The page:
Thomas and Williams are on different sides of the bracket, so they can't meet before Sunday's 36-hole final.
Based on how Williams has performed so far, it would be no surprise to see him in the title match. None of his three matches have gone past the 16th hole.
Williams has made it clear that he doesn't pay attention to his standing in the world amateur rankings, but he was asked if opponents might be intimidated by him being No. 1.
"I don't feel like I'm a very intimidating player," he said. "I mean, look at me; I'm wearing pink."
But Williams sounds like player in a groove, and one who loves Cherry Hills.
"It's awesome to be playing a course like this," he said. "It feels like a U.S. Open. I played (in the Open) last year at Congressional, and I'd say that course is much easier than this one."
Williams is one of four Pac-12 Conference players in the quarterfinals. His Washington teammate, Cheng-Tsung Pan of Chinese Taipei, also made it, as did University of California teammates Brandon Hagy and Michael Weaver.
All told, seven of the eight quarterfinalists are college golfers, with the one exception being 18-year-old Australian Oliver Goss, who will begin his college career at Tennessee this fall.
Ricardo Gouveia of Portugal plays for Central Florida and Steven Fox for Chattanooga.
In Friday's quarterfinals, which begin at 8:30 a.m., Thomas will face Goss, Gouveia plays Weaver, Williams meets Fox, and Pan squares off with Hagy.
Pieters, the NCAA champion, exited after the round of 32, falling 4 and 3 to Canadian Albin Choi. Pieters aced the 177-yard sixth hole, using an 8-iron, but never led in the match.
Meanwhile, 55-year-old Doug Hanzel, the oldest player to make match play at the U.S. Amateur since 1979, double bogeyed the 18th hole from beside the green to lose the hole and his round-of-32 match, 1 up, to Fox. Hanzel had rallied from being 2 down after 14 and was all square going into 18.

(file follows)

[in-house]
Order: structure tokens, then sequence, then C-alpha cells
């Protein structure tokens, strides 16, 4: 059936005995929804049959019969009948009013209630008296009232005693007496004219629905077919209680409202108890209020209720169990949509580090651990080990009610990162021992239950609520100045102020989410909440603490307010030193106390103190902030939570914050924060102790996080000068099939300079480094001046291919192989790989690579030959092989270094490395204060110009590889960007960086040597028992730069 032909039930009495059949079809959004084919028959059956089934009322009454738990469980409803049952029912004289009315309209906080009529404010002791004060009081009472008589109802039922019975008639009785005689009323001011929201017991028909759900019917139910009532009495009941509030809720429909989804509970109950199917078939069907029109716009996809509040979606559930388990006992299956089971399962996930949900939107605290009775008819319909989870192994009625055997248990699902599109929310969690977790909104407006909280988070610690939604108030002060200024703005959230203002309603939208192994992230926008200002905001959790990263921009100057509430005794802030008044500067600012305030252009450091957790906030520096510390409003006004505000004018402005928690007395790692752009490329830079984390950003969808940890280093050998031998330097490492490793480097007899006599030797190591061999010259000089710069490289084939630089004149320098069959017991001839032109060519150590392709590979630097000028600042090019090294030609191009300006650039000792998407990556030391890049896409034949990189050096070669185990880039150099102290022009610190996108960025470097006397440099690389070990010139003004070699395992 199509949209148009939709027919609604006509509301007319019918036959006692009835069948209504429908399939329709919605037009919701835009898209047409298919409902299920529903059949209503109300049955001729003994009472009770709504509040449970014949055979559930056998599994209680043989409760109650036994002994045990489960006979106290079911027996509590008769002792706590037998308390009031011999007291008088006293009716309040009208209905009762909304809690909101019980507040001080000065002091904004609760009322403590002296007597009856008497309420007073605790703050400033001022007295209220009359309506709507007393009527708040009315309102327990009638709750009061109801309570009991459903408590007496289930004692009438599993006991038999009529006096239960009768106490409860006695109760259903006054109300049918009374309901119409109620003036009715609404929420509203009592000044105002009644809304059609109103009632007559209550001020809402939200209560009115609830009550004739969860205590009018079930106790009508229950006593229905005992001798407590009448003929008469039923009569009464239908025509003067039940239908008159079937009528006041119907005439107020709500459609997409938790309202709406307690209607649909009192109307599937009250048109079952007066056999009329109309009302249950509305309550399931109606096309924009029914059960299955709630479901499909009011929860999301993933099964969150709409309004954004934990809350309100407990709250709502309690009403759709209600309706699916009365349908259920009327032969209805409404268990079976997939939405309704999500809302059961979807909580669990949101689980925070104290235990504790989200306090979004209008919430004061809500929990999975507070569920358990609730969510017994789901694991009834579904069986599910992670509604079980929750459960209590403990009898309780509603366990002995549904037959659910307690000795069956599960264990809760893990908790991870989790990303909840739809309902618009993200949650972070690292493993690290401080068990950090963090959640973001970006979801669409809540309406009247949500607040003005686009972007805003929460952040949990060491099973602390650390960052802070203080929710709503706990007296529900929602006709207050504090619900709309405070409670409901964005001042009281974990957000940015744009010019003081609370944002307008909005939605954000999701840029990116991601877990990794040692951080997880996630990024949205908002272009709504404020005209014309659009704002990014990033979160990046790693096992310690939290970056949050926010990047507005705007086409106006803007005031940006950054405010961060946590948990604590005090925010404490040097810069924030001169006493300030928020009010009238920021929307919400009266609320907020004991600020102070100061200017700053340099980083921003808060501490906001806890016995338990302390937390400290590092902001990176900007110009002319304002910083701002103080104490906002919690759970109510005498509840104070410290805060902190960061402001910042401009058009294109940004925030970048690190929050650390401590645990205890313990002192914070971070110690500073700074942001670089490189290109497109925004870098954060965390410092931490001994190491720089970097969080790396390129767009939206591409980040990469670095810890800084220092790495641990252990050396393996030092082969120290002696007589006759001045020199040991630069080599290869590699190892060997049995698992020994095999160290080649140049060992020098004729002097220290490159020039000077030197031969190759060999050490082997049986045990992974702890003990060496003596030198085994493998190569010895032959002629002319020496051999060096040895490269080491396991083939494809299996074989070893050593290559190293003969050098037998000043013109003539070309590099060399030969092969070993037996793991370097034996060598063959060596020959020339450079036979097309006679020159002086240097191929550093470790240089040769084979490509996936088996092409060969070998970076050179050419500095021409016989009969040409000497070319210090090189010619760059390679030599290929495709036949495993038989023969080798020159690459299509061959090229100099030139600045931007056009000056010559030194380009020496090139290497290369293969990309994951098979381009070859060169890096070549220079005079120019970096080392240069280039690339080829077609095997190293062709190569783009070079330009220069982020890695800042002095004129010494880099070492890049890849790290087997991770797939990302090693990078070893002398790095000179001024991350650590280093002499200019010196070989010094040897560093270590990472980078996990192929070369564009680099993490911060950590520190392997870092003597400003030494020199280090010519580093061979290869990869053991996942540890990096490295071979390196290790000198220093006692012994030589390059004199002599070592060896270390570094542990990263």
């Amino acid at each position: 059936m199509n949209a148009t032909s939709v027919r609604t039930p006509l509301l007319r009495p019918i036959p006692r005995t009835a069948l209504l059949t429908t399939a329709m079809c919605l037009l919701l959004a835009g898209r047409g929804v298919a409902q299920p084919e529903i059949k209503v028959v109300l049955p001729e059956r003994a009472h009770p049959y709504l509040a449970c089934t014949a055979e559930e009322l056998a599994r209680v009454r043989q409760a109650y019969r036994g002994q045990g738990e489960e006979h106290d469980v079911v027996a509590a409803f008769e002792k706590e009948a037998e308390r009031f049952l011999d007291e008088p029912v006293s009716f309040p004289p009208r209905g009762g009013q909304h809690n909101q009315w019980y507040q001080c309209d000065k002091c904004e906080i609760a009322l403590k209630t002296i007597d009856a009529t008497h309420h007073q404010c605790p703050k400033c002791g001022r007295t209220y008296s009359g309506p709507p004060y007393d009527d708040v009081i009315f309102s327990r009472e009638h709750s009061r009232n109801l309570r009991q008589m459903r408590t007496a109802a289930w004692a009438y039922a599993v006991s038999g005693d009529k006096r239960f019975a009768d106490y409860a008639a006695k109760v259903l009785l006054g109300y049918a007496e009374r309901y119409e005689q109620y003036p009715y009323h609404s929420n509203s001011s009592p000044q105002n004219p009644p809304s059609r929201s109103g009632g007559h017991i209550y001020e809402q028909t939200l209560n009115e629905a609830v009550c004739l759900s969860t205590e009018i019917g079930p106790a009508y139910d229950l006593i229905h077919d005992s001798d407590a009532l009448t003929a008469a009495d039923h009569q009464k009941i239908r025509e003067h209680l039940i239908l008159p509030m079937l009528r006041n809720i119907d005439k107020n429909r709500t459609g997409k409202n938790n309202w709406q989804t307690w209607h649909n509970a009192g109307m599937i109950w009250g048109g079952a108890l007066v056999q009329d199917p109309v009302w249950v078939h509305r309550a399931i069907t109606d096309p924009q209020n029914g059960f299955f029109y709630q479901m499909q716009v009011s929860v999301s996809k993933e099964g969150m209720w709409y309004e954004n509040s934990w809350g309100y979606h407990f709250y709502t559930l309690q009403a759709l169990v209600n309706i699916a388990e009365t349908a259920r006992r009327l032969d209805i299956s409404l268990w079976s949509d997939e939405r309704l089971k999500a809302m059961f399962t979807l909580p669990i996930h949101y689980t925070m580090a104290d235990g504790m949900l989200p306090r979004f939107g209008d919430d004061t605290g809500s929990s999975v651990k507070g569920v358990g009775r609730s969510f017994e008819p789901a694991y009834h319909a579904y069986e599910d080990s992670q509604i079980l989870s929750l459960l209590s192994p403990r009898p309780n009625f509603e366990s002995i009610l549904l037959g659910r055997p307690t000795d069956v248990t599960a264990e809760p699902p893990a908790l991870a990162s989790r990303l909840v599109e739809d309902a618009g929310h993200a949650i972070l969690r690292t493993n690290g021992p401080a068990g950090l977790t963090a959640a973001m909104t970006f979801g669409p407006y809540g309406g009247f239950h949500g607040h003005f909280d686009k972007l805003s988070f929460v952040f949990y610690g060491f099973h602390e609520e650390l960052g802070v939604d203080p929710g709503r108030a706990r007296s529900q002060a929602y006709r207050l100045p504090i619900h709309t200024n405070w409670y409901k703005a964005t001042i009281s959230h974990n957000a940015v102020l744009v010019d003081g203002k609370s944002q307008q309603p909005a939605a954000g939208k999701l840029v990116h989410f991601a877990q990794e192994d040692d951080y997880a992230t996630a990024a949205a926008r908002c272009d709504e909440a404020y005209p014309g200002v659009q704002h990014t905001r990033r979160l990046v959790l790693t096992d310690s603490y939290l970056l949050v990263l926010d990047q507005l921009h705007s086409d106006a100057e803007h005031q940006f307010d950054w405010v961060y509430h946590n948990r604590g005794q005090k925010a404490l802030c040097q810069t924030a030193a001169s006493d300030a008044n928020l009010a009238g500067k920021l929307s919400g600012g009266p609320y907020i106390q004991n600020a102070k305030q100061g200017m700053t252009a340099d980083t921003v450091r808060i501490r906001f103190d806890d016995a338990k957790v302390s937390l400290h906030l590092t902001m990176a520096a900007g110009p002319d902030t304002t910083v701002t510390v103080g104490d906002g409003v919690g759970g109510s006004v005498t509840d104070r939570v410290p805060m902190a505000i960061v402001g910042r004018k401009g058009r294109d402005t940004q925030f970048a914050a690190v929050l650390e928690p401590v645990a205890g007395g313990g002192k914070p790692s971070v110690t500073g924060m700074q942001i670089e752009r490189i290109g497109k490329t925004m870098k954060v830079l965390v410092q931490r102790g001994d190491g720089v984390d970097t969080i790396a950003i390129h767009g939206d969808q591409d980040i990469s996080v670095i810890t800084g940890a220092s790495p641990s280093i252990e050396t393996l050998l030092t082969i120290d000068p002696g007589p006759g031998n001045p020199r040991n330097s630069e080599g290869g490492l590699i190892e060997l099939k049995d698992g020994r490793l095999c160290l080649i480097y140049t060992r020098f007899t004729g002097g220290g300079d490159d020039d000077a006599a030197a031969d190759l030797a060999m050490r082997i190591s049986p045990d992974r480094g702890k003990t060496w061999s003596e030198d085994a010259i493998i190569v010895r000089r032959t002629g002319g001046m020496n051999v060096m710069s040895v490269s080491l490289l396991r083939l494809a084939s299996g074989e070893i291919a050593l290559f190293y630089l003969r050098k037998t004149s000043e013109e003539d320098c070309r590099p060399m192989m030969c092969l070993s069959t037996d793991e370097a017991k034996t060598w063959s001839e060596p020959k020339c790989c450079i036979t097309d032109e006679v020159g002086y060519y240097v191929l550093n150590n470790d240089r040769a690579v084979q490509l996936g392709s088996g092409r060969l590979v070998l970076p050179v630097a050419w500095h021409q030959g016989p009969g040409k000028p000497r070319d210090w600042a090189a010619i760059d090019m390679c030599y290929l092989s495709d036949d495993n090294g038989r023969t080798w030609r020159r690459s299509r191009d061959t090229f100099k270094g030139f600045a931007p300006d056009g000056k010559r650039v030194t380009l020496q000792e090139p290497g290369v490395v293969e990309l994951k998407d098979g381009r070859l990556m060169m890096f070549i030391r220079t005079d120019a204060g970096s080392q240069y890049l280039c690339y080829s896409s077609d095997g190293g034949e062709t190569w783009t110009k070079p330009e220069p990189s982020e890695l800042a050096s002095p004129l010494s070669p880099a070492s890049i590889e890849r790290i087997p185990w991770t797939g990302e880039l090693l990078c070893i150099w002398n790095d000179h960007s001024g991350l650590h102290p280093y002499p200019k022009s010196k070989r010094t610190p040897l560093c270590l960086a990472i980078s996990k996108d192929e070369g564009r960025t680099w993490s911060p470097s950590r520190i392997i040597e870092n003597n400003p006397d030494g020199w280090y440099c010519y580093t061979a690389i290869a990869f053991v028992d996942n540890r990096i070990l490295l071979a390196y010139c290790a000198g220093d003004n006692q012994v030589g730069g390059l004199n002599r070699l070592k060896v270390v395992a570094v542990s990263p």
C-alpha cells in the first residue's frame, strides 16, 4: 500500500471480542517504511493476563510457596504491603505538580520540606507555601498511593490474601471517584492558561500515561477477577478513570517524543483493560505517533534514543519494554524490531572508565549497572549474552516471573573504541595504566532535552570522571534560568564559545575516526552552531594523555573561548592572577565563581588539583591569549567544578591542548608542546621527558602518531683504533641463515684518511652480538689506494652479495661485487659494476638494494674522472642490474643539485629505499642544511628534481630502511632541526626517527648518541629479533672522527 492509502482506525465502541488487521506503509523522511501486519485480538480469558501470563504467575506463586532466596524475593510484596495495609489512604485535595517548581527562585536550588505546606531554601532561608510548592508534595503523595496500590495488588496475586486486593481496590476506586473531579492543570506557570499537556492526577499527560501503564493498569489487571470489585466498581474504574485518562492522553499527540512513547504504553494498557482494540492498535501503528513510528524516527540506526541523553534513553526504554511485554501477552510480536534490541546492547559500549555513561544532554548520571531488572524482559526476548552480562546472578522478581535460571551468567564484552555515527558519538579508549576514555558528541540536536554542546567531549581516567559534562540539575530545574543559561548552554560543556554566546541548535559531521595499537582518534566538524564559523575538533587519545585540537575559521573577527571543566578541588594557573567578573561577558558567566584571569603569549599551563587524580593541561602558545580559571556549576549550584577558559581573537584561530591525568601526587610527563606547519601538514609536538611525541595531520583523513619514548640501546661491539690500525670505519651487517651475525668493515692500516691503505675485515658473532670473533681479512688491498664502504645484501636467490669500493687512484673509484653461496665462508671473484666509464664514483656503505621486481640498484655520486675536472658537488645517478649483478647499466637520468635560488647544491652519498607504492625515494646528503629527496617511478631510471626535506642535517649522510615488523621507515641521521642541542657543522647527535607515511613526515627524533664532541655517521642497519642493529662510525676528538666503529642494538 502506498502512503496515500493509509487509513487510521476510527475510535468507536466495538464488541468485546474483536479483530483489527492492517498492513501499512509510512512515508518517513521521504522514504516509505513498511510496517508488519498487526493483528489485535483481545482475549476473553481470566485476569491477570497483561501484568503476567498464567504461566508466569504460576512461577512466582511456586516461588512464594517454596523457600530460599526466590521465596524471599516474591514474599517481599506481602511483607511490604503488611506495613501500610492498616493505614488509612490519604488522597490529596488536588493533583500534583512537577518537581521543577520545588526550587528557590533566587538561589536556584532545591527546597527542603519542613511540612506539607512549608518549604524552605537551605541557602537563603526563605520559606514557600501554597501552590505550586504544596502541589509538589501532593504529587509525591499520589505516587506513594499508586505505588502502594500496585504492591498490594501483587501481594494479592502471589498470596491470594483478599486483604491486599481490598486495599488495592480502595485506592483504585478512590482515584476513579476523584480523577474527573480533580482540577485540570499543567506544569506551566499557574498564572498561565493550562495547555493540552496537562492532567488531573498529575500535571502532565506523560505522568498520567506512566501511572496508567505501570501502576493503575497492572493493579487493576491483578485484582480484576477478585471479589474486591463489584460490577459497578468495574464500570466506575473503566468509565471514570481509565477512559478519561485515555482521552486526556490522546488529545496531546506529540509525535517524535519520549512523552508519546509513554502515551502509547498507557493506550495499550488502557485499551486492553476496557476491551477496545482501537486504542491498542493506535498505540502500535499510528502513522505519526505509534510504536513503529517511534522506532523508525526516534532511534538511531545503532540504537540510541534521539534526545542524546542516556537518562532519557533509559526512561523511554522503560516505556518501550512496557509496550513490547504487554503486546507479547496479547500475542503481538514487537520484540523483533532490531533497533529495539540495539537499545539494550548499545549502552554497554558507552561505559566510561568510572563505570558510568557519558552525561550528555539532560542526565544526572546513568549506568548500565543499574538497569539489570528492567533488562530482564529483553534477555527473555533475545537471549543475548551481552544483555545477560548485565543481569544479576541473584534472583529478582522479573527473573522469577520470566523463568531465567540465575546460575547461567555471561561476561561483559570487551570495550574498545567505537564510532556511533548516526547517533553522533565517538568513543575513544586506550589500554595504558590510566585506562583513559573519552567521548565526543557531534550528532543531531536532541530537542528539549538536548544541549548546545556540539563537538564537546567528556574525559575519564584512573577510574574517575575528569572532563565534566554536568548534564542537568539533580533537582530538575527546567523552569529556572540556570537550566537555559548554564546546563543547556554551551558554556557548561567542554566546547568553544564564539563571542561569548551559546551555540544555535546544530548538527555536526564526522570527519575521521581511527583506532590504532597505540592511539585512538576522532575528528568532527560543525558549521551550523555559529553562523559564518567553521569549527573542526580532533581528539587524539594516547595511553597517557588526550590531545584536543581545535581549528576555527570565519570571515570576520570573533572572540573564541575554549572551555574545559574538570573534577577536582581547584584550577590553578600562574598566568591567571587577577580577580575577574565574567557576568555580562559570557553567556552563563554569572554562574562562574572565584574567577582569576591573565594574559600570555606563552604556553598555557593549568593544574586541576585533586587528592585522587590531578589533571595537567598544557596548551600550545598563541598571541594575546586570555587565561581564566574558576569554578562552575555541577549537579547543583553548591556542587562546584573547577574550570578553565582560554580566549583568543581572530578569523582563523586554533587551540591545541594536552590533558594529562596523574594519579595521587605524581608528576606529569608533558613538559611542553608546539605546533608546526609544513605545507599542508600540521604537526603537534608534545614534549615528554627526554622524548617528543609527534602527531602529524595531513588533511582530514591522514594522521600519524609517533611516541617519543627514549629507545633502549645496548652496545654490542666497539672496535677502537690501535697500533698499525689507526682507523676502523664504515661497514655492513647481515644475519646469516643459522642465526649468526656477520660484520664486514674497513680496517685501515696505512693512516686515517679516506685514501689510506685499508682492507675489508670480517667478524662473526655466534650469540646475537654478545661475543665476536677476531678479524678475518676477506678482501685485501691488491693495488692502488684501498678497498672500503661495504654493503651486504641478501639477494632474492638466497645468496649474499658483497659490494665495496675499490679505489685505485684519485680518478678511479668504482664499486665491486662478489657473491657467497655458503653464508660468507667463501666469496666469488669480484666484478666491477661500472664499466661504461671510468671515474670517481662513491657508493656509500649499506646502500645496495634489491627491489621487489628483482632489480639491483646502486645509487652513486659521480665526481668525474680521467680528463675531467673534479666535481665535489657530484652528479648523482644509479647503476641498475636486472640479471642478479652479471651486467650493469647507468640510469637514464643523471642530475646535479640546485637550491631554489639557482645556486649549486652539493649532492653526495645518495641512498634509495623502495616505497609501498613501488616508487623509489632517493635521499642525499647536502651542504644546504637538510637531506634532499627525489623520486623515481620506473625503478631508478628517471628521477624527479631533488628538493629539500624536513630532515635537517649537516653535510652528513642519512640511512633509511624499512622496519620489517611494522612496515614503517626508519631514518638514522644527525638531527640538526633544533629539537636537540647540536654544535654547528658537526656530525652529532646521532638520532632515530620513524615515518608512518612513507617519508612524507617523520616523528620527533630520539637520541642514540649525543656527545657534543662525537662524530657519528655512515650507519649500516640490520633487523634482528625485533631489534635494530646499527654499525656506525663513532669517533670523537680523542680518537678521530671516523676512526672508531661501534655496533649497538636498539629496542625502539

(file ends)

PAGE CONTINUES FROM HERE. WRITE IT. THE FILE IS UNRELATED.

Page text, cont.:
For match play results and pairings, CLICK HERE.
U.S. Amateur: All the Essentials
What: The 112th U.S. Amateur, the oldest USGA championship.
When: Aug. 13-19. Quarterfinal matches on Friday begin at 8:30 a.m.
Where: Cherry Hills Country Club in Cherry Hills Village (7,409 yards, par-71). Cherry Hills is hosting its ninth USGA championship (3 U.S. Opens, 1 U.S. Women's Open, 2 U.S. Amateurs, 1 U.S. Senior Open, 1 USGA Senior Amateur, 1 U.S. Mid-Amateur).
Format: 36 holes of stroke play Aug. 13 and 14, with each golfer playing 18 holes each at Cherry Hills and CommonGround. The top 64 players will advance to match play, which will be held exclusively at Cherry Hills. The first round of matches is Aug. 15, the second and third rounds are Aug. 16, the quarterfinals Aug. 17, the semifinals Aug. 18 and the 36-hole final is Aug. 19.
Starting Field: 312 players. (6,403 golfers originally sent in entries.)
Winner Receives Exemptions In: 2013 Masters, U.S. Open and British Open, along with the next 10 U.S. Amateurs, providing he remains an amateur.
Tickets: Available at King Soopers stores and at TicketsWest.com. A daily ticket is $17.50. A weekly pass is $85. Kids 17 and under are admitted free when accompanied by a ticketed adult.
Television: Aug. 17 6:30-8:30 p.m., Golf Channel; Aug. 18 2-4 p.m., NBC; Aug. 19 2-4 p.m., NBC.